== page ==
Students from St. Leo the Great School, Lincroft, stand in front of the Character Word of the Week display earlier this year and before schools were closed over COVID-19. The entire student body and faculty were happy to learn in May that their school has since been named a 2020 National School of Character. Front row, Vincenzo Caruso, Tyler Wiessel, Leo Feuer, Sydney Connor and Bianca Farro. Back row, Mark Giacona, Katelyn Hanlon, Ava Biemuller and Nathan Galinski.  Courtesy photo
Students from St. Leo the Great School, Lincroft, stand in front of the Character Word of the Week display earlier this year and before schools were closed over COVID-19. The entire student body and faculty were happy to learn in May that their school has since been named a 2020 National School of Character. Front row, Vincenzo Caruso, Tyler Wiessel, Leo Feuer, Sydney Connor and Bianca Farro. Back row, Mark Giacona, Katelyn Hanlon, Ava Biemuller and Nathan Galinski. Courtesy photo
St. Leo the Great School, Lincroft, has been named a 2020 National School of Character, making it the first school in the Diocese of Trenton to earn the distinction.

The honor was awarded by Character.org, a national advocate for character education that certifies schools and districts that display a dedicated focus on character development in schools, families, sports teams and the workplace. St. Leo the Great School was one of 84 schools from throughout the country to earn the title.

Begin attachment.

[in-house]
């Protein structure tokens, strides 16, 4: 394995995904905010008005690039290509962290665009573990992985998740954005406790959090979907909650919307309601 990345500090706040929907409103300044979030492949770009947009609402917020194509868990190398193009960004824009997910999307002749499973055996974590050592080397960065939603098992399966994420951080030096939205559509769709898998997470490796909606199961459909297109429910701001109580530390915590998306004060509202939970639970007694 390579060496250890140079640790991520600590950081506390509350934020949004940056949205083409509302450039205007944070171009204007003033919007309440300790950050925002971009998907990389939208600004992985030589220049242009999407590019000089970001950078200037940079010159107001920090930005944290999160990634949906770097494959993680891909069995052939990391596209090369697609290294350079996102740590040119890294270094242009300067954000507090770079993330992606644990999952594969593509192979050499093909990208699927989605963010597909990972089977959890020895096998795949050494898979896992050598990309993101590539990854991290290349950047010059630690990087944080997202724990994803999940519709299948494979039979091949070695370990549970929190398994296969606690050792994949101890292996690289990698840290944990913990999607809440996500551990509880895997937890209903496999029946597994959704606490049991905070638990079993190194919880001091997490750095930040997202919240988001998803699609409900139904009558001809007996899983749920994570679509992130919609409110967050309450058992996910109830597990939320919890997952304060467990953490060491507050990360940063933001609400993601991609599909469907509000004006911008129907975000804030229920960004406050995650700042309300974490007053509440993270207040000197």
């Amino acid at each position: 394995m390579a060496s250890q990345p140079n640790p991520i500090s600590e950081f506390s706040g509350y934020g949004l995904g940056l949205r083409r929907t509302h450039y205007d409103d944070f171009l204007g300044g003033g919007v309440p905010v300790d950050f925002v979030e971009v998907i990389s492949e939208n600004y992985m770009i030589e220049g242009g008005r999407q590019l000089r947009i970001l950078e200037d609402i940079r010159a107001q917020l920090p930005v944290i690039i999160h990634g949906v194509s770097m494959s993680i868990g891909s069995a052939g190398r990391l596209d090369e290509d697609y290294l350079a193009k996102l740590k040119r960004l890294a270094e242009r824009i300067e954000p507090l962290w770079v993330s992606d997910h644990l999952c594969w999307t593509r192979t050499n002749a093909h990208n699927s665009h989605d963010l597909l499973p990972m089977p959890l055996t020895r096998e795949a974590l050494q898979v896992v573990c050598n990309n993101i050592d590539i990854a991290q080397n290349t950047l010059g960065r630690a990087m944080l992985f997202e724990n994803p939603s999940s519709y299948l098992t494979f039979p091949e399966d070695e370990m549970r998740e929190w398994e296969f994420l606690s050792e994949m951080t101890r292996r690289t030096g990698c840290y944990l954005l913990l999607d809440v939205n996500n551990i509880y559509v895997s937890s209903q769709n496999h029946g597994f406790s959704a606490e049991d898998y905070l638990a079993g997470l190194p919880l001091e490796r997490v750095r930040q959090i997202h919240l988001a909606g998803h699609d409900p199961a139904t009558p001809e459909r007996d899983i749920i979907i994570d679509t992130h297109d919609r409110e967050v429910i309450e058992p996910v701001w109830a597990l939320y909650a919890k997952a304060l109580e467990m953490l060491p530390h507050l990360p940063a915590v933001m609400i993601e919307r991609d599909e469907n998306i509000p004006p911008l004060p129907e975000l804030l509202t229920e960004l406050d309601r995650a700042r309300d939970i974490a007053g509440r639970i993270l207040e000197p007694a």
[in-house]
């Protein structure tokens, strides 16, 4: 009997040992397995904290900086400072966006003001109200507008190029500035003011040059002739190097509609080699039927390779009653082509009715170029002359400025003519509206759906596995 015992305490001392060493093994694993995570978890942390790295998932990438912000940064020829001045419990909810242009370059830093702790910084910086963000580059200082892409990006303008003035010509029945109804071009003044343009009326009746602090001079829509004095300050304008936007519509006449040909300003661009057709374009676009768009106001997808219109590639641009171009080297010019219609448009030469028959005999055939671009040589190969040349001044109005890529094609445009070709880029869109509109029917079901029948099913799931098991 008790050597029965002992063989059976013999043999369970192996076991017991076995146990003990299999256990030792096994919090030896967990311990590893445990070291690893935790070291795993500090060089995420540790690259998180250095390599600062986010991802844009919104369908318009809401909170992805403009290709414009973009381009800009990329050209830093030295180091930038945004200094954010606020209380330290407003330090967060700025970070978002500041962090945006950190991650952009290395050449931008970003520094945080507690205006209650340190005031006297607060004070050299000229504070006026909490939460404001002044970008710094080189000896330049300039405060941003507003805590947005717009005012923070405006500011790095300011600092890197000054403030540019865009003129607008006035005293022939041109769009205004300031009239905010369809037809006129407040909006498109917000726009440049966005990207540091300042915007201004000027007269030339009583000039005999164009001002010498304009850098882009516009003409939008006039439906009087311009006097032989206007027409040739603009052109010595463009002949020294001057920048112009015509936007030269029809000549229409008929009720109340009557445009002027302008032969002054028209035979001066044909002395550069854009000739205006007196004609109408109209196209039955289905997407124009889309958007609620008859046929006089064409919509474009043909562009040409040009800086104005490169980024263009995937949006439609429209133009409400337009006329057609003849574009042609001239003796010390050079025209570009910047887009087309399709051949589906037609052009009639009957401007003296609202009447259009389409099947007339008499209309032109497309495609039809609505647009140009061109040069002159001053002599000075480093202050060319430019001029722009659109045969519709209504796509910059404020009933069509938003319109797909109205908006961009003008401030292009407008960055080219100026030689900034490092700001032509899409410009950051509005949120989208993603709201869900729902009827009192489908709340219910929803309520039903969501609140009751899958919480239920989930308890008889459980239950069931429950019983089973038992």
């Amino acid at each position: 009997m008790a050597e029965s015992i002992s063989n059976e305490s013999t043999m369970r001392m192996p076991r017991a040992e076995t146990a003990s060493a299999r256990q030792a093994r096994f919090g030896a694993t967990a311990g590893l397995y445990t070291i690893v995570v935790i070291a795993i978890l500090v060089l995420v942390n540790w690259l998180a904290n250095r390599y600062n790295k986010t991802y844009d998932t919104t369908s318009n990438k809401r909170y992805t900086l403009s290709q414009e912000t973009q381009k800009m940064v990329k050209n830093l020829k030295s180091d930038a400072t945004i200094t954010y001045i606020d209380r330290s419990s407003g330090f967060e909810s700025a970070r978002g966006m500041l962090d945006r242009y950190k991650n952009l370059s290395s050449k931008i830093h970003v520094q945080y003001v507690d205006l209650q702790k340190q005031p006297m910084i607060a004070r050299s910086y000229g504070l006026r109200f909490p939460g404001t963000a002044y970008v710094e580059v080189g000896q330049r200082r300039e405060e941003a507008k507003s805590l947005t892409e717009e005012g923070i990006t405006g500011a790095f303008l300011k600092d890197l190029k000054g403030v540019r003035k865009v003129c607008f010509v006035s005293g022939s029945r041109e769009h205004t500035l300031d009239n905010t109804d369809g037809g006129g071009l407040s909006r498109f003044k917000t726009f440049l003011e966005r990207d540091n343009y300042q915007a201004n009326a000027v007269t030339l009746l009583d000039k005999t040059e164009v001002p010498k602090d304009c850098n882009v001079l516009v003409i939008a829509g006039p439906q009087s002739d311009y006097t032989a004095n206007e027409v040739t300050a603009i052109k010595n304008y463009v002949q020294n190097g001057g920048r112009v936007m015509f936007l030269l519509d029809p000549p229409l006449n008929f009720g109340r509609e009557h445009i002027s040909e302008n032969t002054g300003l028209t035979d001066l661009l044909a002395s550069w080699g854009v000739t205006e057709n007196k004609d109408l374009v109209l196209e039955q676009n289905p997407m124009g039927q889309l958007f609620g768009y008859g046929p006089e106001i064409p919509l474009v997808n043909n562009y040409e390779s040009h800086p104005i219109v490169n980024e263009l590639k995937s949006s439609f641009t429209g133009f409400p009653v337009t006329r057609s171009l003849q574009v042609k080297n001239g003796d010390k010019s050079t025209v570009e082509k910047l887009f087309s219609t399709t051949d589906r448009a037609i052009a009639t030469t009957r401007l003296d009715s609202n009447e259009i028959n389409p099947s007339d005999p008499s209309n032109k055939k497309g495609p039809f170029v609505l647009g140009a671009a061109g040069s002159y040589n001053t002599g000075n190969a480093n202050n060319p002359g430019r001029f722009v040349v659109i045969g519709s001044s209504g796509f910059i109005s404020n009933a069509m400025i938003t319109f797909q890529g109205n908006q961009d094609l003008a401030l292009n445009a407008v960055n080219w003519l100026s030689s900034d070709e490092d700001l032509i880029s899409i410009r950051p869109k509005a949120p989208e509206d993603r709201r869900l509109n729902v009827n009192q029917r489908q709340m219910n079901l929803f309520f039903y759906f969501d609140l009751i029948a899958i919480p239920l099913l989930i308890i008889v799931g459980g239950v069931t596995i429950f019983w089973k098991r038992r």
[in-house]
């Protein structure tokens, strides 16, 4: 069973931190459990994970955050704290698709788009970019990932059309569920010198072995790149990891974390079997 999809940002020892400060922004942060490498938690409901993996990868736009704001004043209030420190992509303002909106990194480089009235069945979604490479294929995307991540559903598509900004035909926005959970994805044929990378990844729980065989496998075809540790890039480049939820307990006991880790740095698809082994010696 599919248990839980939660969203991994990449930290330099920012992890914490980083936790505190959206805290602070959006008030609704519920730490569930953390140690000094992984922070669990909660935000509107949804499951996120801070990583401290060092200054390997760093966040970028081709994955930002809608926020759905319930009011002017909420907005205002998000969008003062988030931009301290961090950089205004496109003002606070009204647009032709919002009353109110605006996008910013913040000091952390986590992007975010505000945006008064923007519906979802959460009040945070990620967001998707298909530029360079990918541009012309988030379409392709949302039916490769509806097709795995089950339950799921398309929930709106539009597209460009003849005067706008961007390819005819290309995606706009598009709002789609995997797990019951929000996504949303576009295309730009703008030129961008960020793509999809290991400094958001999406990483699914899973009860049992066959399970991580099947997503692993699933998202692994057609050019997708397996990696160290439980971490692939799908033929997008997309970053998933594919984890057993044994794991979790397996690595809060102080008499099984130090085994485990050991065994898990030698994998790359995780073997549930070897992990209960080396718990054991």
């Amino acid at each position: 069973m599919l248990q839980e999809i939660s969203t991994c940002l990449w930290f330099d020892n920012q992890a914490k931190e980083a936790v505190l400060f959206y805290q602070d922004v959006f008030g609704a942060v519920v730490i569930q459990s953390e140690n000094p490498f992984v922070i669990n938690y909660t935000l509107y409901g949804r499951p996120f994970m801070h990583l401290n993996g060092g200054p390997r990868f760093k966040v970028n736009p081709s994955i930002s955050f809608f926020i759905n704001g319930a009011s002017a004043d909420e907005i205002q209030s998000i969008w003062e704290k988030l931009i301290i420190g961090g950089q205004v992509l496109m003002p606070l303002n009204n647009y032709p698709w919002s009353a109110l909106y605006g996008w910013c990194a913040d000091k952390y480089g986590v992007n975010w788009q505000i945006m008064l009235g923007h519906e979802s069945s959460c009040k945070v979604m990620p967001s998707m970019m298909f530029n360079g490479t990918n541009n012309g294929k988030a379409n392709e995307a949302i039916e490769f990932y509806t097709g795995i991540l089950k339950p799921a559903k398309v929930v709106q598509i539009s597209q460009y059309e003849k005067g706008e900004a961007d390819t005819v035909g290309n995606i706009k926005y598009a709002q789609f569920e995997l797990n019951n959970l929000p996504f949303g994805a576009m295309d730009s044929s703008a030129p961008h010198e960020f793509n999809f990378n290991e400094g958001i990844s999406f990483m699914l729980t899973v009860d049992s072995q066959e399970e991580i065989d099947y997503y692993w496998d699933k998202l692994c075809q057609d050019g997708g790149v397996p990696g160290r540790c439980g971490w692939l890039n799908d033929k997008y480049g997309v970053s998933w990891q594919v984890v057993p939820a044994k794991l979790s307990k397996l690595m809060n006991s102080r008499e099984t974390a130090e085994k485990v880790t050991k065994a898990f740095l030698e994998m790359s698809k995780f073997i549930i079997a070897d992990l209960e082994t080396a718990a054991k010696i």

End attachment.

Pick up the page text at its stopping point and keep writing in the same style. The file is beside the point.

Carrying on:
“I am incredibly proud and honored to be part of a community that is committed to character education that positively impacts its students to be ethical and compassionate citizens,” said Cornelius Begley, St. Leo the Great School principal. “At St. Leo’s, we believe in the importance of character development and are committed to the continued spiritual, academic and personal growth of our students. Now, more than ever, it is our responsibility as educators to provide meaningful and impactful character education to our students.”

To earn National School of Character status, Dr. Arthur Schwartz, Character.org president, said schools must demonstrate commitment to its “Eleven Principles of Effective Character.”

The principles encourage school communities to promote core values; define character to include thinking, feeling and doing; use a comprehensive approach; create a caring community; provide students with opportunities for moral action; offer a meaningful and challenging academic curriculum; foster students’ self-motivation; unite staff through collaborative learning; foster shared leadership; engage families and community members as partners, and assess the culture and climate of the school.

In submitting their applications, schools are asked to supply evidence on how they meet each of the 11 principles in the form of test scores, behavioral statistics, school climate surveys, web links and videos.

“Each of these schools has put in place a comprehensive approach to help their students understand, care about and consistently practice the core values that will enable them to flourish in school, relationships, in the workplace and as citizens,” Schwartz said. 

The National School of Character designation comes a few months after the school and St. Peter School, Point Pleasant Beach, were designated as State Schools of Character for 2020 by Character.org. They were among 81 schools and seven districts nationwide to be given the honor.

At the time, Tracey Kobrin, St. Peter School principal, expressed her pride in leading “this strong and vibrant community.”

“Our students make us proud every day. This designation is such an honor for all of us,” she said.